Do you get tired of explaining about your child’s Autism to people?  I get rather weary of it.  It just comes naturally to me now… you go into a new situation, you explain to the person in charge your son has Autism, you give them a few pointers, they usually look at you with a smile and a nod of their head because they do not know what else to do, but deep down you know they are either freaking out or thinking you need to just relax and back-off.

                Back-off.  Those words haunt me today; everyday.  I put my son in swim lessons- it is his first time.  explaining6As we drive there I think through what I need to tell the instructor.  We get there and I talk with her and get the smile, nod, and blank look.  I try giving a few pointers a few times, and then it hits me… why?  Is it necessary that I give pointers?  Is it necessary that I explain beforehand that he has Autism?

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Personal Thoughts vs. Reality

                Yes, it usually is important that I explain he has Autism.  Though I fully admit I want to explain it to defend his actions- that way people do not think he is a bad kid that is not disciplined and is hyperactive and disobedient.  Is that selfish?  I mean, after all, it does reflect back to me.  I always tell myself no, ultimately it is best for him and people generally get pretty upset if I purposefully neglect to explain my son to them beforehand.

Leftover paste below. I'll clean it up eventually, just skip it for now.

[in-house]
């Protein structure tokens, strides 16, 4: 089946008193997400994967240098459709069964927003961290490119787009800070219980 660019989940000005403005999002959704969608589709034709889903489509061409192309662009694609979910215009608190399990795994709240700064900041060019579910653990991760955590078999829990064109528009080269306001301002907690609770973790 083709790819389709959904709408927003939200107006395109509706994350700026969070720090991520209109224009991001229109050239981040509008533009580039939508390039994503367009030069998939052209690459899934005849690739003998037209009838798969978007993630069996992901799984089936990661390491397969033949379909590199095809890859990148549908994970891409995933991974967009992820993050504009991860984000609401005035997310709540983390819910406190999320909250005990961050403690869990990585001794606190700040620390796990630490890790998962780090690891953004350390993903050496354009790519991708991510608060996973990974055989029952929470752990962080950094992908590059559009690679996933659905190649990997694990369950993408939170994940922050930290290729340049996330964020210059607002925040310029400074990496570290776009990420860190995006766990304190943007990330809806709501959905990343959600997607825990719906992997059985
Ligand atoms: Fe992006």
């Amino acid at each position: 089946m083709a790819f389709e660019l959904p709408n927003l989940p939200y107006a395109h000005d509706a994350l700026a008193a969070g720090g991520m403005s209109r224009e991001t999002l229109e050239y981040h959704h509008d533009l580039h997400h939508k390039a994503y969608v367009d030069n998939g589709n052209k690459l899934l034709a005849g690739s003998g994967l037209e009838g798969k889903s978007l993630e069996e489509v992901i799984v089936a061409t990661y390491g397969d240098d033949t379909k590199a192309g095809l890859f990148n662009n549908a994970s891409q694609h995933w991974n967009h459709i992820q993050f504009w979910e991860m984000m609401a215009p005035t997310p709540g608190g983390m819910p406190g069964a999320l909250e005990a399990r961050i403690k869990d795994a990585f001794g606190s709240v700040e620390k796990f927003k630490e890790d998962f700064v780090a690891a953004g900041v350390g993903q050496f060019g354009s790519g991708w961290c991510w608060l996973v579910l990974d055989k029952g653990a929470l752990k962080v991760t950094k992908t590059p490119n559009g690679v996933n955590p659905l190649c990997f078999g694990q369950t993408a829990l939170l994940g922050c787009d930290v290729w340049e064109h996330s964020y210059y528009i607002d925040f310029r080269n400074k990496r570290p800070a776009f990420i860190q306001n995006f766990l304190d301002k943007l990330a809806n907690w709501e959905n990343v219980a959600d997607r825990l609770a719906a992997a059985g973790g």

But the question still remains, should I give pointers and suggestions?  Often times I find people who can think of something intelligent to say ask me for ideas and how to accommodate him.  This always makes me feel relaxed and I feel like they go the extra measure to help him and make sure it is successful for him.  Maybe sometimes the ones who do not ask questions need to realize for themselves it is ok to ask questions.  Are they scared to ask?  Maybe it seems rude to ask?  Do they lack the knowledge of Autism and simply have no idea what to do and say?